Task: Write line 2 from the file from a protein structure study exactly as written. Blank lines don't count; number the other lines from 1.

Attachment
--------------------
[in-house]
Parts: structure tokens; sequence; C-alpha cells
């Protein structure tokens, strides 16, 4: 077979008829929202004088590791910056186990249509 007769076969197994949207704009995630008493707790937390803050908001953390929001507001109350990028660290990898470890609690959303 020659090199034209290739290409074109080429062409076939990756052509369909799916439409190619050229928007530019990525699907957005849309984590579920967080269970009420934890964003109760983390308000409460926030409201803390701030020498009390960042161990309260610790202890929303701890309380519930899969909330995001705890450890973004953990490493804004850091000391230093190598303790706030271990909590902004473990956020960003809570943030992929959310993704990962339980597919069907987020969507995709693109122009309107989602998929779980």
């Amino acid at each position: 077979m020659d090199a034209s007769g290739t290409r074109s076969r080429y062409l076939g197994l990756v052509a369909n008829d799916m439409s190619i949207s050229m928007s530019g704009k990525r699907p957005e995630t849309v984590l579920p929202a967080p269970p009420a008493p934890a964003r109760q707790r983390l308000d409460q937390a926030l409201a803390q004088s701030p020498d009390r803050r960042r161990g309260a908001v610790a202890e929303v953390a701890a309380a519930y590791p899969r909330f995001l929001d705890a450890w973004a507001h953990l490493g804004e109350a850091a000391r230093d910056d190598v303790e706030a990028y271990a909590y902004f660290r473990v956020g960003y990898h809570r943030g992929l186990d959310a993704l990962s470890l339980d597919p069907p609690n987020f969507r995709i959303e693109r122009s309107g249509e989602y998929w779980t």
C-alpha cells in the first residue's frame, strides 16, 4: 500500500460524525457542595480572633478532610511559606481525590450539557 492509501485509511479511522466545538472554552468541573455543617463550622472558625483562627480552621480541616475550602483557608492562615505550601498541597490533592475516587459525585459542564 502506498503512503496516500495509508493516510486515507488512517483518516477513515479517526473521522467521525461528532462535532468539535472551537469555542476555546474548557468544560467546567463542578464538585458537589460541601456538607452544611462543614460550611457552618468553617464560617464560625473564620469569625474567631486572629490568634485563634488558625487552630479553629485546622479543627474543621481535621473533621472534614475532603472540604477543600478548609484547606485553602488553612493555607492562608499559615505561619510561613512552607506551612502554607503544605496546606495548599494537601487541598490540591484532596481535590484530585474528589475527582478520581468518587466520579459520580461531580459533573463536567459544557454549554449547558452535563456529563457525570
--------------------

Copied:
Parts: structure tokens; sequence; C-alpha cells